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Cpl. Michael Thorpe, 24, a motor transport refueler, laughs at one of his fellow Marines as he attaches his bayonet to his rifle before turning in the weapon Thursday at the armory on Camp Foster. Thorpe and more than 200 other Marines and sailors with Combat Logistics Regiment 4 had just returned from a seven-month deployment to the Anbar region of Iraq.

Cpl. Michael Thorpe, 24, a motor transport refueler, laughs at one of his fellow Marines as he attaches his bayonet to his rifle before turning in the weapon Thursday at the armory on Camp Foster. Thorpe and more than 200 other Marines and sailors with Combat Logistics Regiment 4 had just returned from a seven-month deployment to the Anbar region of Iraq. (Cindy Fisher / S&S)

Cpl. Michael Thorpe, 24, a motor transport refueler, laughs at one of his fellow Marines as he attaches his bayonet to his rifle before turning in the weapon Thursday at the armory on Camp Foster. Thorpe and more than 200 other Marines and sailors with Combat Logistics Regiment 4 had just returned from a seven-month deployment to the Anbar region of Iraq.

Cpl. Michael Thorpe, 24, a motor transport refueler, laughs at one of his fellow Marines as he attaches his bayonet to his rifle before turning in the weapon Thursday at the armory on Camp Foster. Thorpe and more than 200 other Marines and sailors with Combat Logistics Regiment 4 had just returned from a seven-month deployment to the Anbar region of Iraq. (Cindy Fisher / S&S)

Some of the Marines returning from a seven-month Iraq deployment said the environment on the ground wasn’t as intense as anticipated.

Some of the Marines returning from a seven-month Iraq deployment said the environment on the ground wasn’t as intense as anticipated. (Cindy Fisher / S&S)

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CAMP FOSTER, Okinawa — More than 200 Marines and sailors with Combat Logistics Battalion 4 returned Thursday from a seven-month tour in the Anbar region of Iraq.

The returning troops, mostly with the battalion’s Motor Transport Company and Security Company, were among more than 600 who deployed in August.

Small advance parties of Marines have been returning to Okinawa since mid-February and the remaining troops are slated to return over the next few weeks, said 1st Lt. Veronica ConnollyMcDowell, who helped coordinate Thursday’s return.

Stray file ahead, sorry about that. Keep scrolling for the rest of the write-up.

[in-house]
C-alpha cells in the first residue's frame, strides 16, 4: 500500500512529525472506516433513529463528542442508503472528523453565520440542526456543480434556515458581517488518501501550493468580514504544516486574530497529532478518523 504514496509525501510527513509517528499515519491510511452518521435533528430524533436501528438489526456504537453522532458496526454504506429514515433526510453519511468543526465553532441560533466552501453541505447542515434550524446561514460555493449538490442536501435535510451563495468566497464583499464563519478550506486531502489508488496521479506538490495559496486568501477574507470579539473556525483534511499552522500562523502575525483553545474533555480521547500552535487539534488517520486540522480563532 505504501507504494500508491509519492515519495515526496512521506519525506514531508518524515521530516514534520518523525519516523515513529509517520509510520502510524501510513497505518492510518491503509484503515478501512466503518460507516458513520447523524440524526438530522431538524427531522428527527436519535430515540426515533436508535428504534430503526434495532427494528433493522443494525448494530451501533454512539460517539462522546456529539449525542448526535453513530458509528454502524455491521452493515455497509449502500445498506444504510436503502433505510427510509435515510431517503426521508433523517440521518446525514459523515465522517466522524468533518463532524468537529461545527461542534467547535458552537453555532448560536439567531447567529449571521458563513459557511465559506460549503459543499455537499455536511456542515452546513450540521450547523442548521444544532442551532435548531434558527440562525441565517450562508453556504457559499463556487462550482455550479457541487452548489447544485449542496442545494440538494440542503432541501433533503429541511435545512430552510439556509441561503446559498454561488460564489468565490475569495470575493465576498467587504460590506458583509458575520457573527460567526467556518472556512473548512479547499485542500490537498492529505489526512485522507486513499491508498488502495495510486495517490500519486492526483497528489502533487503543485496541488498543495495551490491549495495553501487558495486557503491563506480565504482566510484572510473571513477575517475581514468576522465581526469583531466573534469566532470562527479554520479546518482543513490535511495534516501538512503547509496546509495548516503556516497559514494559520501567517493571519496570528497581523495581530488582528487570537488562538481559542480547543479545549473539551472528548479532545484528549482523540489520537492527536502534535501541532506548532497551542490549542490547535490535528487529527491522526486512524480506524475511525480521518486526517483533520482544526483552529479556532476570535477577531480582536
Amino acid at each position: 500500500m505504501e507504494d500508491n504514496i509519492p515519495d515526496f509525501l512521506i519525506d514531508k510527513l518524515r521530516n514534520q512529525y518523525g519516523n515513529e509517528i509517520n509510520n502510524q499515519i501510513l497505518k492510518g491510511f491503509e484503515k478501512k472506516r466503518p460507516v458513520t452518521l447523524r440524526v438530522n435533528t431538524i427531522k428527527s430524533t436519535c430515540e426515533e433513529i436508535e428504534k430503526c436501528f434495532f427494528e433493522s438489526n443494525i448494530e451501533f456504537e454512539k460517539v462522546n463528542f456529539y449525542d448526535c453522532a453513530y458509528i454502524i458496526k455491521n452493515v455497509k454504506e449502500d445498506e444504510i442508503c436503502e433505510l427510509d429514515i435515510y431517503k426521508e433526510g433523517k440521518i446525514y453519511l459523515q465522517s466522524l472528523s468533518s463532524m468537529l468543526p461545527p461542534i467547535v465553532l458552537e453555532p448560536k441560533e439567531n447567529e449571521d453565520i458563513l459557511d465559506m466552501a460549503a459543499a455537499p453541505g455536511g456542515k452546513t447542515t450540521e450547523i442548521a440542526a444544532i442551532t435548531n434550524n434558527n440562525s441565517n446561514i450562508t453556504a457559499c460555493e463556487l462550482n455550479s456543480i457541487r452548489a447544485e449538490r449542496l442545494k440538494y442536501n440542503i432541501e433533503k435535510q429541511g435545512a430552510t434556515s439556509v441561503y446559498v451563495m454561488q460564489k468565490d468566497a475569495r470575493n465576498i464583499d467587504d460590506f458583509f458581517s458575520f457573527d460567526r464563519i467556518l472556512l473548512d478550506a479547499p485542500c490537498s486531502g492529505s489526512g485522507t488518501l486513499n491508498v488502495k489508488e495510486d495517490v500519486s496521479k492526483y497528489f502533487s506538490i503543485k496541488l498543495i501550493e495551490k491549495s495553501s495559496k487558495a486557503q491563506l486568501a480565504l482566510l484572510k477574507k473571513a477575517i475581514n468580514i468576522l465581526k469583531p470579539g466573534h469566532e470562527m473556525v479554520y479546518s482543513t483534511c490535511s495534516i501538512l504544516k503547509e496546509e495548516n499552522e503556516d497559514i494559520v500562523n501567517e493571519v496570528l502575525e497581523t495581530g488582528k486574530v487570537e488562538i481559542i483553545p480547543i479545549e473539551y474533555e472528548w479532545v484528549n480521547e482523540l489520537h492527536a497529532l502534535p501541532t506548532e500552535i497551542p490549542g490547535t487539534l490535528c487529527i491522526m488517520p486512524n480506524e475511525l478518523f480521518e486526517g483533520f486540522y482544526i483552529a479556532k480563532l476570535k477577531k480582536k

In Iraq, the battalion operated mainly out of Al Asad, but had troops at Camp Korean Village, Qaim and Haditha Dam, she said.

The battalion directly supported Regimental Combat Team 2, delivering food, water and gear, and providing transport, convoys and security, according to Marine reports.

It also supported Multi-National Force–West units throughout western Anbar province over an area spanning about 50,000 square miles, ConnollyMcDowell said.

The deployment was “pretty good” and “it flew by,” said Cpl. Rayyan Mehdi, 21, a security vehicle commander.

That might have been because there were a “lot of convoys, a lot of convoys,” according to Mehdi, who said he participated in 75 convoys.

This was Cpl. Michael Thorpe’s second deployment to Iraq and he found it a little different from his first trip.

“It was a lot better, a lot calmer out there,” said Thorpe, 24, a motor transport refueler. The one thing about this deployment that Thorpe said he will remember most is the camaraderie he built with his platoon mates.

For Staff Sgt. Michael Stephens, who had not previously been to Iraq, the deployment was not what he expected.

“In training, they threw every possible scenario at us,” the radio chief said. “The work-ups made it seem like it was going to be so intense.”

All that training ensured that Marines performed flawlessly, said 1st Lt. Kassie Babin, 25, a convoy and platoon commander.

“They always had each other’s back,” she said.

The hardest part of the deployment for her was turning the mission over to their replacement, the Camp Lejeune, N.C.-based Combat Logistics Battalion 6.

“We did it so well, we had it down to an art,” she said. “Watching new people do our mission, that had been ours for the last seven months, was hard.”

This deployment, gaining experience leading Marines in tactical situations, has made her a better leader, Babin said.

If she could have the same job, she said, “I would go back in a heartbeat.”

By the numbers

During Combat Logistics Battalion 4’s seven-month deployment in the Anbar region of Iraq, the battalion provided logistical support to a regimental combat team at Al Asad and various forward operating bases in an area covering about 50,000 square miles. During that time, the battalion conducted:

More than 240 logistical resupply convoysMore than 110 security patrolsMore than 45 helicopter missionsTwo air delivery missionsMore than 90 security escorts for explosive ordnance disposal missionsMore than 20 vehicle recovery missionsSource: U.S. Marine Corps

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